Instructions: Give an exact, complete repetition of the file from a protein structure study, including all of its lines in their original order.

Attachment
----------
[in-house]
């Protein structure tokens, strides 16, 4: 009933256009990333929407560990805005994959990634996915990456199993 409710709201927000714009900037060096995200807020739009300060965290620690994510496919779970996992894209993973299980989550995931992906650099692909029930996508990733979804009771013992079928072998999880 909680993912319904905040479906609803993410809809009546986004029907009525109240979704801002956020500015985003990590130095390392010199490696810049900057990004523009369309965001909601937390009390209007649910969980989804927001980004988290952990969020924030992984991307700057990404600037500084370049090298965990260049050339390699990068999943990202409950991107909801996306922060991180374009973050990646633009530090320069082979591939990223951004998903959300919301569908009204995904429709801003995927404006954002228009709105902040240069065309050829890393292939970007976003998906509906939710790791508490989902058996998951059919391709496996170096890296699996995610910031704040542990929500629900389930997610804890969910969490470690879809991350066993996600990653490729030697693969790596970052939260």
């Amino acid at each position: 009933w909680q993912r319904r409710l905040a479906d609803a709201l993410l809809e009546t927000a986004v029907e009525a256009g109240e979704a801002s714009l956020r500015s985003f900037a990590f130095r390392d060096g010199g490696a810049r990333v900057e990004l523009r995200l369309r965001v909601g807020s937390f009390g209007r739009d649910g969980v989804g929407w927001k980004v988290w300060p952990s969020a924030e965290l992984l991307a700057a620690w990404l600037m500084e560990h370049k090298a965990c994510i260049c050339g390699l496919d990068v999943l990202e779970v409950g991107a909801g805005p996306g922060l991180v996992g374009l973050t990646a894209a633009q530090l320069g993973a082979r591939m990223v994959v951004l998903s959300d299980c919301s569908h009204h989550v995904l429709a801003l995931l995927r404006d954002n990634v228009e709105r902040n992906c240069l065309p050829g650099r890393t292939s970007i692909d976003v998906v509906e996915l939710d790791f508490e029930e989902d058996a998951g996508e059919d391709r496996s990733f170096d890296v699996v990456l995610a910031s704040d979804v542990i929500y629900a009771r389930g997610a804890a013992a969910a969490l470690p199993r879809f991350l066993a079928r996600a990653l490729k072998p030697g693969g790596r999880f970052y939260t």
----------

[in-house]
């Protein structure tokens, strides 16, 4: 009933256009990333929407560990805005994959990634996915990456199993 409710709201927000714009900037060096995200807020739009300060965290620690994510496919779970996992894209993973299980989550995931992906650099692909029930996508990733979804009771013992079928072998999880 909680993912319904905040479906609803993410809809009546986004029907009525109240979704801002956020500015985003990590130095390392010199490696810049900057990004523009369309965001909601937390009390209007649910969980989804927001980004988290952990969020924030992984991307700057990404600037500084370049090298965990260049050339390699990068999943990202409950991107909801996306922060991180374009973050990646633009530090320069082979591939990223951004998903959300919301569908009204995904429709801003995927404006954002228009709105902040240069065309050829890393292939970007976003998906509906939710790791508490989902058996998951059919391709496996170096890296699996995610910031704040542990929500629900389930997610804890969910969490470690879809991350066993996600990653490729030697693969790596970052939260």
């Amino acid at each position: 009933w909680q993912r319904r409710l905040a479906d609803a709201l993410l809809e009546t927000a986004v029907e009525a256009g109240e979704a801002s714009l956020r500015s985003f900037a990590f130095r390392d060096g010199g490696a810049r990333v900057e990004l523009r995200l369309r965001v909601g807020s937390f009390g209007r739009d649910g969980v989804g929407w927001k980004v988290w300060p952990s969020a924030e965290l992984l991307a700057a620690w990404l600037m500084e560990h370049k090298a965990c994510i260049c050339g390699l496919d990068v999943l990202e779970v409950g991107a909801g805005p996306g922060l991180v996992g374009l973050t990646a894209a633009q530090l320069g993973a082979r591939m990223v994959v951004l998903s959300d299980c919301s569908h009204h989550v995904l429709a801003l995931l995927r404006d954002n990634v228009e709105r902040n992906c240069l065309p050829g650099r890393t292939s970007i692909d976003v998906v509906e996915l939710d790791f508490e029930e989902d058996a998951g996508e059919d391709r496996s990733f170096d890296v699996v990456l995610a910031s704040d979804v542990i929500y629900a009771r389930g997610a804890a013992a969910a969490l470690p199993r879809f991350l066993a079928r996600a990653l490729k072998p030697g693969g790596r999880f970052y939260t």